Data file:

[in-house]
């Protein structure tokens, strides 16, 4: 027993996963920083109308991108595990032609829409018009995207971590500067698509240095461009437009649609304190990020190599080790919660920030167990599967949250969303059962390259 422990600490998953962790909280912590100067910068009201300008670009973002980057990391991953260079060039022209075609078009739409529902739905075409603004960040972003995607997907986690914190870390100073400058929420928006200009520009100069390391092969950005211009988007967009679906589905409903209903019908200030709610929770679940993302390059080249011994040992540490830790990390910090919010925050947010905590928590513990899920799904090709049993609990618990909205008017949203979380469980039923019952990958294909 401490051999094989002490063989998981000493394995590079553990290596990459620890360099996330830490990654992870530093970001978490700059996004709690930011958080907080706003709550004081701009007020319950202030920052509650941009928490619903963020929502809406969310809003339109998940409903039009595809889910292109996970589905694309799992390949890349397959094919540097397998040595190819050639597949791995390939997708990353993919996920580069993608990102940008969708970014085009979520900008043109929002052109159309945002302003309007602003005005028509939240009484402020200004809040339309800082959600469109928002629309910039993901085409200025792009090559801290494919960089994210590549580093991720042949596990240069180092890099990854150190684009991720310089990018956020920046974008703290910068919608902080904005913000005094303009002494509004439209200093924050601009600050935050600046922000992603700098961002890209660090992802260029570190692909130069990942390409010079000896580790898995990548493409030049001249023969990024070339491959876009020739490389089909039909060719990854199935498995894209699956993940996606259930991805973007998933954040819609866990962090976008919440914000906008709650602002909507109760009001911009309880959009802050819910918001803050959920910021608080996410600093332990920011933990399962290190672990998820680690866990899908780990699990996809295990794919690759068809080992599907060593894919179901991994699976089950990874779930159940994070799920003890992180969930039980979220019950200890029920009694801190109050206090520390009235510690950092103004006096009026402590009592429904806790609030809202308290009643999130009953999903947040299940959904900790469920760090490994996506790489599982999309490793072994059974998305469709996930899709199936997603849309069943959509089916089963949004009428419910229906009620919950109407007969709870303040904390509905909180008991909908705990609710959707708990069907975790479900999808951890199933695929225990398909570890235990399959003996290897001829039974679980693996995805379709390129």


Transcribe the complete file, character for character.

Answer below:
[in-house]
């Protein structure tokens, strides 16, 4: 027993996963920083109308991108595990032609829409018009995207971590500067698509240095461009437009649609304190990020190599080790919660920030167990599967949250969303059962390259 422990600490998953962790909280912590100067910068009201300008670009973002980057990391991953260079060039022209075609078009739409529902739905075409603004960040972003995607997907986690914190870390100073400058929420928006200009520009100069390391092969950005211009988007967009679906589905409903209903019908200030709610929770679940993302390059080249011994040992540490830790990390910090919010925050947010905590928590513990899920799904090709049993609990618990909205008017949203979380469980039923019952990958294909 401490051999094989002490063989998981000493394995590079553990290596990459620890360099996330830490990654992870530093970001978490700059996004709690930011958080907080706003709550004081701009007020319950202030920052509650941009928490619903963020929502809406969310809003339109998940409903039009595809889910292109996970589905694309799992390949890349397959094919540097397998040595190819050639597949791995390939997708990353993919996920580069993608990102940008969708970014085009979520900008043109929002052109159309945002302003309007602003005005028509939240009484402020200004809040339309800082959600469109928002629309910039993901085409200025792009090559801290494919960089994210590549580093991720042949596990240069180092890099990854150190684009991720310089990018956020920046974008703290910068919608902080904005913000005094303009002494509004439209200093924050601009600050935050600046922000992603700098961002890209660090992802260029570190692909130069990942390409010079000896580790898995990548493409030049001249023969990024070339491959876009020739490389089909039909060719990854199935498995894209699956993940996606259930991805973007998933954040819609866990962090976008919440914000906008709650602002909507109760009001911009309880959009802050819910918001803050959920910021608080996410600093332990920011933990399962290190672990998820680690866990899908780990699990996809295990794919690759068809080992599907060593894919179901991994699976089950990874779930159940994070799920003890992180969930039980979220019950200890029920009694801190109050206090520390009235510690950092103004006096009026402590009592429904806790609030809202308290009643999130009953999903947040299940959904900790469920760090490994996506790489599982999309490793072994059974998305469709996930899709199936997603849309069943959509089916089963949004009428419910229906009620919950109407007969709870303040904390509905909180008991909908705990609710959707708990069907975790479900999808951890199933695929225990398909570890235990399959003996290897001829039974679980693996995805379709390129």